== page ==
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At the May 18 Geary County Unified School District 475 virtual special Board of Education meeting, discussed multiple topics including the review of the Heavily Impact Aid requirements and updates to the Administrative handbook including to the early retirement option.

The first topic of the meeting was about the Heavily Impact Aid requirements for the district to requalify for up $60 million in aid to improve upon the needs of the district.

David Wild, chief operations officer, presented on a potential 10-year plan for facilities in the district to reduce expenses.

“We’re looking at Junction City schools,” Wild said. “We all understand that the district has been very good about enhancing the Fort Riley schools. The (Office of Economic Adjustment) approved the Jefferson Elementary replacement. The oldest school in the Fort Riley inventory will be Ware elementary at just over 30 years. So, now, it’s time to start turning our attention to the in-town schools.”

He said the first part of the 10-year plan the district would have to do a needs assessment of the schools outside of Fort Riley, putting an emphasis on the schools that are being underutilized.

“We could consolidate those schools,” he said. “I think with our district, it could be easily done if we have a planned approach, we could not impact personnel, we would utilize attrition of personnel to absorb any school changes that we might consider. And we would start busing students to any gaining school. So, if we decide to close the school, we could redirect those existing students to other schools via the bus program. And then those schools that we decide we to close, we could either place them in a warming status to be brought back online later, or we could go ahead and close them, lease them out, sell them off.”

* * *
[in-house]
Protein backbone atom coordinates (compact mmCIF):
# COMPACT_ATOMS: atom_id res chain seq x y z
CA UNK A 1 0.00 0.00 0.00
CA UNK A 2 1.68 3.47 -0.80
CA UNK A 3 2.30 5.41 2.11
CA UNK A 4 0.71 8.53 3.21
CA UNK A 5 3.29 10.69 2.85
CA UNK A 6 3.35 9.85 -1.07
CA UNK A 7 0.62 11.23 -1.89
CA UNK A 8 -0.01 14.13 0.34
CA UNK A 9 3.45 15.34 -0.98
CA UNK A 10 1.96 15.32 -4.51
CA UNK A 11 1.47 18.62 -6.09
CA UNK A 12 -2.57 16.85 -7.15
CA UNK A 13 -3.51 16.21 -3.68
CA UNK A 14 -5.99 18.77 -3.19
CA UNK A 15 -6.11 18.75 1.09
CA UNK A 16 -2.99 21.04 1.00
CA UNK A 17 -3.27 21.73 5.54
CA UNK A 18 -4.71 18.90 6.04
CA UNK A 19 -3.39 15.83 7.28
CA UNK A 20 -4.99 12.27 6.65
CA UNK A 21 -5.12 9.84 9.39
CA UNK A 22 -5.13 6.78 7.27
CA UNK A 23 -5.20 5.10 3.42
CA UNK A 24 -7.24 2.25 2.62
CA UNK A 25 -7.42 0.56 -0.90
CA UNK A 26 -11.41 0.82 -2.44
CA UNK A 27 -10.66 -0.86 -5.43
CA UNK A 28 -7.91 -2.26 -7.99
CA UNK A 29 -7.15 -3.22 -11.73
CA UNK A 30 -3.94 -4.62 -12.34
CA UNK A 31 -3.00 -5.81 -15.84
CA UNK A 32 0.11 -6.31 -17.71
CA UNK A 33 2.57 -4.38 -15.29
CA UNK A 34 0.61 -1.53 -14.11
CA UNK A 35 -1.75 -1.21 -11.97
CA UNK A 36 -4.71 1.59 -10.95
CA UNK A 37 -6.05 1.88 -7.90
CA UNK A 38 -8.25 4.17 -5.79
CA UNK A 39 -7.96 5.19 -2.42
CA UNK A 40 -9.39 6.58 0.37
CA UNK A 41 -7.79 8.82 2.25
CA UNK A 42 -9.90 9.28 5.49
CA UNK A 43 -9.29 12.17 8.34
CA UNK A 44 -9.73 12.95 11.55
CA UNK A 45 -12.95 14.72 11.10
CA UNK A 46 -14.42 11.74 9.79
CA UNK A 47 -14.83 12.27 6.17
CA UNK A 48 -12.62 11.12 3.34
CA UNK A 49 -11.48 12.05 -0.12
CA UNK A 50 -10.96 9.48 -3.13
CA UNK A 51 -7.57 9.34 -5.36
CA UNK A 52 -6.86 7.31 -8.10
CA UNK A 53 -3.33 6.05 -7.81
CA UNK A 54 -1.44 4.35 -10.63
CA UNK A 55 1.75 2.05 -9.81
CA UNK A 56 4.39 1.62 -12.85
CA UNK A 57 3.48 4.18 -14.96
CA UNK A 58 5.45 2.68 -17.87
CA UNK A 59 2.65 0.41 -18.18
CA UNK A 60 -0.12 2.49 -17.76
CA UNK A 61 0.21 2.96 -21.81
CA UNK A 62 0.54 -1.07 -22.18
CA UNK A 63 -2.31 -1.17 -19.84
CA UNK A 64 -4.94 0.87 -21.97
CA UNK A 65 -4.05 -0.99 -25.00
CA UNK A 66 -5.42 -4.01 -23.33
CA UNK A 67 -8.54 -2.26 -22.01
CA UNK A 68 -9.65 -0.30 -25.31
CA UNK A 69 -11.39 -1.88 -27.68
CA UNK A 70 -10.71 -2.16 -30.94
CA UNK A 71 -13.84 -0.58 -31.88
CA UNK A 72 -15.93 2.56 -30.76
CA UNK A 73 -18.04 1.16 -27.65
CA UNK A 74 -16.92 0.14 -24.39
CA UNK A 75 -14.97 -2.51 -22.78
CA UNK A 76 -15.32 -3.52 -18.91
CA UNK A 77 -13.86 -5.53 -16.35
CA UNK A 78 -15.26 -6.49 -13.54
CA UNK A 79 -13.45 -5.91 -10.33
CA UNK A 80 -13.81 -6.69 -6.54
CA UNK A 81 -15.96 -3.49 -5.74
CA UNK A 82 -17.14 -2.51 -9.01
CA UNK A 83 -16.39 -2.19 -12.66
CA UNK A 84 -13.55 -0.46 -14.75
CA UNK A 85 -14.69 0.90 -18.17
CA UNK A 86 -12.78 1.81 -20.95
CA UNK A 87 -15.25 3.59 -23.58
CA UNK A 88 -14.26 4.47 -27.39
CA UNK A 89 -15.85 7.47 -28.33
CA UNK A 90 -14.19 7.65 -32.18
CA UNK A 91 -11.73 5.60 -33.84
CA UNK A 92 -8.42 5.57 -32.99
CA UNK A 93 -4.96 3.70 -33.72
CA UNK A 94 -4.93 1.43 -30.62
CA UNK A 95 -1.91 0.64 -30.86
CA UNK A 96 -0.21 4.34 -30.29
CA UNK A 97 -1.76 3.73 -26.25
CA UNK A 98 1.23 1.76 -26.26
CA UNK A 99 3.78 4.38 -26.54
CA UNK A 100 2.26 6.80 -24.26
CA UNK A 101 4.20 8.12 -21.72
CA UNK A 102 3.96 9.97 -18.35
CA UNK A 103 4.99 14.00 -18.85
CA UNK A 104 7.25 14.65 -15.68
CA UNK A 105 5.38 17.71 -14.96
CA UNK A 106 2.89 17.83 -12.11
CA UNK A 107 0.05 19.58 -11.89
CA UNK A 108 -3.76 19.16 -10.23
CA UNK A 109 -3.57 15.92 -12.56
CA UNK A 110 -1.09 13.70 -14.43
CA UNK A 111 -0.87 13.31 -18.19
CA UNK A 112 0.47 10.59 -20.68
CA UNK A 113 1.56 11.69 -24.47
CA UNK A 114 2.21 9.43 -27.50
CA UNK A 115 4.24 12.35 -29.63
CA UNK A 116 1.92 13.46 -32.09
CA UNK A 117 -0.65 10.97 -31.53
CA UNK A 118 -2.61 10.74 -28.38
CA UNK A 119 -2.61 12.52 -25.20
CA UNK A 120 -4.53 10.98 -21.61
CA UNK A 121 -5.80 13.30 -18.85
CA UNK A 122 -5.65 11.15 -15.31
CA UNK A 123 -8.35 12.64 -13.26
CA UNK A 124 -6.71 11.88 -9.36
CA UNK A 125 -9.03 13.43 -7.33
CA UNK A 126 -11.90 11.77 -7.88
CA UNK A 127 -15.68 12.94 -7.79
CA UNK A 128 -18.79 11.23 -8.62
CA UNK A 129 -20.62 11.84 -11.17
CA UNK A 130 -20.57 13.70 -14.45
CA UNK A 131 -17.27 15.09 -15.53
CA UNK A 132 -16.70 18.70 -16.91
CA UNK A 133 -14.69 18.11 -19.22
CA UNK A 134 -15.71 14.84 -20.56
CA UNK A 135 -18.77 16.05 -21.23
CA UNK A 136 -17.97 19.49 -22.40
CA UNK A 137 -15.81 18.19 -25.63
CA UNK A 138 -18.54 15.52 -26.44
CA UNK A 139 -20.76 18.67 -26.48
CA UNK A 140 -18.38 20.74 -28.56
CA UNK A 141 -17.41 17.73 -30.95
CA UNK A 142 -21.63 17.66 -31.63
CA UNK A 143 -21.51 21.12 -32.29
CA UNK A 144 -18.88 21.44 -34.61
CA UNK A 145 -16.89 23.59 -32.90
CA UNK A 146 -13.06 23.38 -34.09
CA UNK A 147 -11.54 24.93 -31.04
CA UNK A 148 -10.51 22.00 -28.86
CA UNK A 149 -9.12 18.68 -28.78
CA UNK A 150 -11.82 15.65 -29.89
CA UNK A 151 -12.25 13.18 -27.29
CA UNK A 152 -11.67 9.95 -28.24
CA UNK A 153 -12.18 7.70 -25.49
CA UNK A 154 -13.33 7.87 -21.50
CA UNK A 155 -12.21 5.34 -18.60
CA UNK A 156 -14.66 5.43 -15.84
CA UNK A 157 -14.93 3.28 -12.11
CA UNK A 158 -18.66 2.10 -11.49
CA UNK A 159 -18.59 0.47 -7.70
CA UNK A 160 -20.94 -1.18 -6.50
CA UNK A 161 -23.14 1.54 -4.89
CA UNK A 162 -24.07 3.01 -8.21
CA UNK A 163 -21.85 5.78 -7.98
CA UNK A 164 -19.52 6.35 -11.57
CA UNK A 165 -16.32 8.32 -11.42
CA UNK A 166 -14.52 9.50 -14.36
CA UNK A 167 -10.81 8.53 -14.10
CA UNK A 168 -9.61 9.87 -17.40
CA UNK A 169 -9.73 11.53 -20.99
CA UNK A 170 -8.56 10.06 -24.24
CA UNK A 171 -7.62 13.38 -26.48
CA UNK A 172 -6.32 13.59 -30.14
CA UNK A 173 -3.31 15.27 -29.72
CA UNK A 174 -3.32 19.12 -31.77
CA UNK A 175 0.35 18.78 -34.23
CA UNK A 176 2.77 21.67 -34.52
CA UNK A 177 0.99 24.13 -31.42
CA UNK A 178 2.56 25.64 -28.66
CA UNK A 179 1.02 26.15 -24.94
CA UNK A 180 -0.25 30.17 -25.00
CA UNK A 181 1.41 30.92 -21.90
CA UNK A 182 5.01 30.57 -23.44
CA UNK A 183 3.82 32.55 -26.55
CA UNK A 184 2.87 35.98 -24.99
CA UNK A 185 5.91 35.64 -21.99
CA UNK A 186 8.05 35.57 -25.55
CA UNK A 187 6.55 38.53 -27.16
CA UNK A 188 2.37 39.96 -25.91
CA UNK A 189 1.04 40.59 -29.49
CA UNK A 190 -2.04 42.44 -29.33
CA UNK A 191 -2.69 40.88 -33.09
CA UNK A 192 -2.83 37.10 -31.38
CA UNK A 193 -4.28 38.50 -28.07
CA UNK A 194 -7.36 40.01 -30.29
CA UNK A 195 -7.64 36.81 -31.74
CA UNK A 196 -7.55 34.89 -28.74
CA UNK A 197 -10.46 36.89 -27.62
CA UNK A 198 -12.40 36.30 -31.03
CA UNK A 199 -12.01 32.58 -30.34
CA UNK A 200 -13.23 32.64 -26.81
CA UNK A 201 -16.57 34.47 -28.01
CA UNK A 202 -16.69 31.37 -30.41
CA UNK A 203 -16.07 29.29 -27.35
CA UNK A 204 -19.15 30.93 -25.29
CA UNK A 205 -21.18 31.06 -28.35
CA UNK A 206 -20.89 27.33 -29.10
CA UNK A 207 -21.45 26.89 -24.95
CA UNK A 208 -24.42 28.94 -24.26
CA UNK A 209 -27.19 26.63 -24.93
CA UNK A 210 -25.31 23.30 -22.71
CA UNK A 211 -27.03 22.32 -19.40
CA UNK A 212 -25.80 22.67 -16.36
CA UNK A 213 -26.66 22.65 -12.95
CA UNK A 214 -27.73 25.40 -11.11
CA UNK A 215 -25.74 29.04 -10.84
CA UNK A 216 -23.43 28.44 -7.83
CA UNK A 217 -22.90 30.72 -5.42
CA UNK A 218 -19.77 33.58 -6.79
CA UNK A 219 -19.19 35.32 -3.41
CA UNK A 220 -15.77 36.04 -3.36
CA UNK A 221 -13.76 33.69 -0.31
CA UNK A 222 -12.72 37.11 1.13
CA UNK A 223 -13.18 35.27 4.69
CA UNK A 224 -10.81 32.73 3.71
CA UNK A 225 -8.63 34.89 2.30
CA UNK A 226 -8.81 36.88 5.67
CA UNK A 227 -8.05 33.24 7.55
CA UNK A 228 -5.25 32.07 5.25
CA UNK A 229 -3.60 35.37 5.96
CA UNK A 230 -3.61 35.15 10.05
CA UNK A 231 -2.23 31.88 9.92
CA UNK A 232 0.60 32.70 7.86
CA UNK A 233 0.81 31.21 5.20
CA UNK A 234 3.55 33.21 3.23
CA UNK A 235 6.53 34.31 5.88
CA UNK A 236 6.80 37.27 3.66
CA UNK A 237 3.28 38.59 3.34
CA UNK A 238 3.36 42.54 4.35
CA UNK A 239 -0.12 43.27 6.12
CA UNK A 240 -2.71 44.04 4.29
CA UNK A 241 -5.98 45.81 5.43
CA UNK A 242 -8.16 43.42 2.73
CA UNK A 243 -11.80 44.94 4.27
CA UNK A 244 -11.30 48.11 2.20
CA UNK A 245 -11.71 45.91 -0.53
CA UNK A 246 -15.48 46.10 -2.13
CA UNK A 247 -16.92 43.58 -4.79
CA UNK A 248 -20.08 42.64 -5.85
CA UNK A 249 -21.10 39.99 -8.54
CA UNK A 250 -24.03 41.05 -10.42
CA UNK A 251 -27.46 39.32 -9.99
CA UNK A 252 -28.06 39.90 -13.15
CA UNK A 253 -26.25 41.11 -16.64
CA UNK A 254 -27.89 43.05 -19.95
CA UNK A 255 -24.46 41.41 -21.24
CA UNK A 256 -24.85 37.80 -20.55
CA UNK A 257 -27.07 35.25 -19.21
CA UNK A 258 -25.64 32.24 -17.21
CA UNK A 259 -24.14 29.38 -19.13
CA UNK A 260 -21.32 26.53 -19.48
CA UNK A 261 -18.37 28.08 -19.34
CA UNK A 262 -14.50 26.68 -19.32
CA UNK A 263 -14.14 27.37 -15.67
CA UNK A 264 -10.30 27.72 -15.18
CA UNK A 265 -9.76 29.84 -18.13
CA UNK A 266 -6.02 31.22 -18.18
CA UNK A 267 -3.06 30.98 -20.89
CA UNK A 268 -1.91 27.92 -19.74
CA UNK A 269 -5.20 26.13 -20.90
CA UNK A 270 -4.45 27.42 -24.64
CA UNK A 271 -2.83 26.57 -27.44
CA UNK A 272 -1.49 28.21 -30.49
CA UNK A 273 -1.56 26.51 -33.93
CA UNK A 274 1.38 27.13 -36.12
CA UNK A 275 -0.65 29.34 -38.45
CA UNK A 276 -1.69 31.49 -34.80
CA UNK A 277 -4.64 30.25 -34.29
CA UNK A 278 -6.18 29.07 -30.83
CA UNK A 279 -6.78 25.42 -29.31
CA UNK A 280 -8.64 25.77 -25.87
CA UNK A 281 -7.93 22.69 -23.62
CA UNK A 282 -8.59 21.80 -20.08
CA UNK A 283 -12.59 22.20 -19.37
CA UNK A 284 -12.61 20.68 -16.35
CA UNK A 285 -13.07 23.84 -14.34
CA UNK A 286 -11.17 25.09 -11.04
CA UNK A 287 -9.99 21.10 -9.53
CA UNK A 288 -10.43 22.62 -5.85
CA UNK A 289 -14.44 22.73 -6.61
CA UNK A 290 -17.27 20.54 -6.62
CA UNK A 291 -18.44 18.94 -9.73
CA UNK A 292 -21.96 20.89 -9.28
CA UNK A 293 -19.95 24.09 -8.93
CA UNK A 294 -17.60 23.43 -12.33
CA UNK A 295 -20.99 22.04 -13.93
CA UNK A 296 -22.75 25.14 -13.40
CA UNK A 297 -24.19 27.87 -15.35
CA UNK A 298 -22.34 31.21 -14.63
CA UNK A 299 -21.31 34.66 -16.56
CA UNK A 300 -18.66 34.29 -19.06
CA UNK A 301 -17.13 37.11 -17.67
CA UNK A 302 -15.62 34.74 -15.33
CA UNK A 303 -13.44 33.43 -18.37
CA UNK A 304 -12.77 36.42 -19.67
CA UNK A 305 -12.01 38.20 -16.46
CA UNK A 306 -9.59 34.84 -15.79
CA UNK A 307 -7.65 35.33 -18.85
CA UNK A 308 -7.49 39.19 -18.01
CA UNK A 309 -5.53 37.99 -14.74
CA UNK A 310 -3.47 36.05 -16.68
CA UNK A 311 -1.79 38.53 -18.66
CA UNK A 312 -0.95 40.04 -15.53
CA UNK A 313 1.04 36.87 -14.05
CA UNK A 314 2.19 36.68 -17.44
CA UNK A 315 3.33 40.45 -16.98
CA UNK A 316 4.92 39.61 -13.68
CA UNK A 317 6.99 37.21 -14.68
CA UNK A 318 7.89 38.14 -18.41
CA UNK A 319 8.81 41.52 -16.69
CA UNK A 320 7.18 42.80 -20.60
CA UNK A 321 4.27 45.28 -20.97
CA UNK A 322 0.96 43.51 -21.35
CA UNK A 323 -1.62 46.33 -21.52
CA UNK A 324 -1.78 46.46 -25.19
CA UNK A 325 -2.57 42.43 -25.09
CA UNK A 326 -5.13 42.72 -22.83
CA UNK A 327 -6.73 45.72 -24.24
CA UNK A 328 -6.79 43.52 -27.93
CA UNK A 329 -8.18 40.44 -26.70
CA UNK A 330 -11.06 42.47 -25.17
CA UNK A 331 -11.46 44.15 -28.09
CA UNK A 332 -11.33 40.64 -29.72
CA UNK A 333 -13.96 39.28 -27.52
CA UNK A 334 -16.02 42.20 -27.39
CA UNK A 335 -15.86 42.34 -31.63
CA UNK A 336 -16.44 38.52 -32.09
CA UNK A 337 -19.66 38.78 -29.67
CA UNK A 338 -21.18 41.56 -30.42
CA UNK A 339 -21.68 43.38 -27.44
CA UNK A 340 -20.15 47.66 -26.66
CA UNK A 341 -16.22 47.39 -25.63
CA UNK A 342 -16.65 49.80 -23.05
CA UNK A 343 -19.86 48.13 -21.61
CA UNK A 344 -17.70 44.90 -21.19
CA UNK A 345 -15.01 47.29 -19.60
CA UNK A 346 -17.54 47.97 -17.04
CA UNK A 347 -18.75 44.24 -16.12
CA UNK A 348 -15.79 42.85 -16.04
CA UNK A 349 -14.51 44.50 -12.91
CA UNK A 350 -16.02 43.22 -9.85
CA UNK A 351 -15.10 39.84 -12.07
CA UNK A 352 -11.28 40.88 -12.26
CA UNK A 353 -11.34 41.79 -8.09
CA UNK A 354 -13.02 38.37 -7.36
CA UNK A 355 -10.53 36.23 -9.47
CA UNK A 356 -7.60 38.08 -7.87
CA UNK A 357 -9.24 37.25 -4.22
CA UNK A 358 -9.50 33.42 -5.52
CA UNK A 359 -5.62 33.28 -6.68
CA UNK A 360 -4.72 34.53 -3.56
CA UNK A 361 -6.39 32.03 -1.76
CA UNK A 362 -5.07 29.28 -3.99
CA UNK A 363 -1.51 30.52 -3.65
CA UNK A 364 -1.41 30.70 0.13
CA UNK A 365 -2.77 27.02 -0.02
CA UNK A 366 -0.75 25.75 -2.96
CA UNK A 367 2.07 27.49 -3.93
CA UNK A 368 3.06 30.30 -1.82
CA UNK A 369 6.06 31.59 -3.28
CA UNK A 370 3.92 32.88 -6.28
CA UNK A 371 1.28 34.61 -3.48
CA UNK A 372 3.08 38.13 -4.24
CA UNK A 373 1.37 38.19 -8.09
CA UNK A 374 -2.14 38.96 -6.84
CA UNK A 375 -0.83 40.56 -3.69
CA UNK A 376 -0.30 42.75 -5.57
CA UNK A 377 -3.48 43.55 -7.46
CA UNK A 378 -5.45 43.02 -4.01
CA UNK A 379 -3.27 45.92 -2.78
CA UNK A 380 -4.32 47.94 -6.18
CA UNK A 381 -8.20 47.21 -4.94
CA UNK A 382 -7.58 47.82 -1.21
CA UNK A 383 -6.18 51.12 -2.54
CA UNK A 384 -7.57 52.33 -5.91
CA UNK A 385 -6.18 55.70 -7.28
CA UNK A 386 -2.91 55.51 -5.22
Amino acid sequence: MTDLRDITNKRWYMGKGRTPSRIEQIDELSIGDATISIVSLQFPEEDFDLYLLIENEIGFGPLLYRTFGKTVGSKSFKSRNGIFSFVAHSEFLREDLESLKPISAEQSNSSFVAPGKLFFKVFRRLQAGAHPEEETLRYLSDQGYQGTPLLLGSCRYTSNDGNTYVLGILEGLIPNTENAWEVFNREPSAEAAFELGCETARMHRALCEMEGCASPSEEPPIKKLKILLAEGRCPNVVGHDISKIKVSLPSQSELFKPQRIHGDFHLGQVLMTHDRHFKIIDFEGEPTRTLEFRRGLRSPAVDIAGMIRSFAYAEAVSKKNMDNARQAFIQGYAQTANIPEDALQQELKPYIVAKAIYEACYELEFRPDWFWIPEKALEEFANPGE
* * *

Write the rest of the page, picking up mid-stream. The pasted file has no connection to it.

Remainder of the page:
Continuing to the mid-term goals of three to five years, he said, if the district were to requalify for the aid the district would need to start planning and designing a new elementary school in Junction City that would be on 17 acres located in the JC Land Bank. He said he has been talking with the city of Junction City and other who say they are onboard with the initiative.

“We sat down at the table and we’ve looked at three options with a Kaw Valley engineering,” Wild said. “We selected a site that we think would best be suited for us. Kaw Valley, once given the go ahead, if we really desire this, would begin working towards that objective. We would utilize an existing grade school design. Seitz Elementary is the one that we want to consider because of its size and capacity. And then of course, I think we all recognize that pod structure.”

In the long-term goals of five to 10 ears, Wild said the construction of the new school would happen.

“After acquiring the land from the city,” he said. “We would start schematic design in the year 2023 construction documents of the same fiscal year. We would actually physically start construction in 2024 and have the school ready for occupancy in 2025.”

At that time, he said, when the new school is opened, the district may want to again look at closing or warming additional grade schools

“So we would be looking at over the course of this time closing or putting in warming status anywhere from one to four grade schools around the district” he said. “Depending on what we determined the need is and what might suit the district requirements, we’d also propose consolidating the early childhood program into one existing grade school.”

He used the example of the new Jefferson Elementary on Fort Riley will be the hub for early childhood development on the installation and he proposes a similar model in the city with a grade school being converted entirely to early childhood.

Dr. Reginald Eggleston, district superintendent, talked about qualification for the aid and why it was important.